September 16, 2004,
It took the woman formerly and perhaps forever known as Jane Roe to bring to light the biggest problem facing today's defenders of abortion. A recent attempt by Norma McCorvey to re-open her original lawsuit which successfully challenged Texas's criminal prohibition on abortion the suit that became Roe v. Wade was rejected this week by a federal appeals court in New Orleans. So while Roe v. Wade and its offspring still jealously guard abortion "without excuse and without apology," as its most ardent supporters would have it, a separate opinion in McCorvey's recent case shows that the law is having one hell of a time keeping ahead of the facts. As Judge Edith Jones poignantly writes in McCorvey v. Hill, major advances in both "hard and social science" since the 1973 Roe decision make the case for constitutional protection of abortion increasingly difficult to maintain with a straight face.
Sometime in the last decade or so, Norma McCorvey realized that she had been an unfortunate pawn in the battle over abortion rights and switched sides in the debate, recently describing herself "one hundred percent pro-life." Convinced that the decision that bore her pseudonym was a travesty of law, she filed a motion last year to re-open the original decision, declaring at the time: "I deeply regret the damage my original case caused women. I want the Supreme Court to examine the evidence and have a spirit of justice for women and children." McCorvey and her lawyers submitted in support of her motion the sworn testimony of more than one thousand women who had had abortions and claimed to have suffered long-term emotional damages and damaged interpersonal relationships as a result of their "choice." McCorvey's new suit, filed 30 years after the original decision, never had much of a chance, since it sought to reestablish criminal laws that had long since been removed from Texas's books. It is not surprising then that the court of appeals held that the case should be dismissed.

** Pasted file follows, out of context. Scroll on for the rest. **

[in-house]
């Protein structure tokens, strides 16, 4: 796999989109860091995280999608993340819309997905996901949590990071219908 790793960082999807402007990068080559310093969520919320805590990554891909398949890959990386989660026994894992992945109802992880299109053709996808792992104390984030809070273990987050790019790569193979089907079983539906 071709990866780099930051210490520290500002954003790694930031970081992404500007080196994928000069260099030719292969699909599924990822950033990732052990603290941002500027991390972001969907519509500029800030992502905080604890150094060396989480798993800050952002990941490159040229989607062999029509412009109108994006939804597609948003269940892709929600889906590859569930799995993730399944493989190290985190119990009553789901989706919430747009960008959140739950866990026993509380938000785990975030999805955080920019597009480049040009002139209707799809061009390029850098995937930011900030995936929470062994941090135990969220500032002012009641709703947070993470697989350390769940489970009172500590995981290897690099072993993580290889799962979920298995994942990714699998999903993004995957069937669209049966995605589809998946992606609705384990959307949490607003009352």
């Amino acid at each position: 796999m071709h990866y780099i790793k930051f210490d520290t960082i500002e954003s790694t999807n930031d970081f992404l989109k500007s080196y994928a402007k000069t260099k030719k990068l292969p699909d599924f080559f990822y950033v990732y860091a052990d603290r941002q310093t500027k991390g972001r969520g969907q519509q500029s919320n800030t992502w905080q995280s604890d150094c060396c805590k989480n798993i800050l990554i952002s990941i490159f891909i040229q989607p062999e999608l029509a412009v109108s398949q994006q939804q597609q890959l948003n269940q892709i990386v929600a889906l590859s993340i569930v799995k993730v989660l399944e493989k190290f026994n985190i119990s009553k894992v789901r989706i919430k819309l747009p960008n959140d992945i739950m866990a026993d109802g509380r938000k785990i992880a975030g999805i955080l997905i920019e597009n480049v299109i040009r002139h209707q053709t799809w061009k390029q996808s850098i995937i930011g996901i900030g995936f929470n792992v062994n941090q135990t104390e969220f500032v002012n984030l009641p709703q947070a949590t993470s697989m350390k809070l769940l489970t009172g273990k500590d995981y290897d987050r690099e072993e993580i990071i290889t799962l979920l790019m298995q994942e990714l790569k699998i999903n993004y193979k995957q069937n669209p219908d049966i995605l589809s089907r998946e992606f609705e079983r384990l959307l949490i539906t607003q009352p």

What was surprising, though, was Judge Edith Jones powerful five-page separate opinion. While Judge Jones agreed that the court had no power to reopen the original Roe decision, her opinion assures that McCorvey's arguments did not fall entirely on deaf ears. Calling the original decision, an "exercise in raw judicial power," Judge Jones observed that McCorvey's voluminous new evidence "goes to the balance Roe struck between the choice of the mother and the life of her unborn child." Citing both the testimony of post-abortive women and scientific studies, Judge Jones reasoned that the evidence "suggests that women may be affected emotionally and physically for years afterward and may be more prone to engage in high risk, self-destructive conduct as a result of having had abortions." The same evidence took aim at the myth of a close collaborative relationship between abortionist and patient. Testimony of workers at abortion clinics showed that "women are often herded through their procedures with little or no medical or emotional counseling." Indeed, one former abortion clinic worker described how abortion physicians she worked with would work on commission and perform 10 to 12 abortions per hour.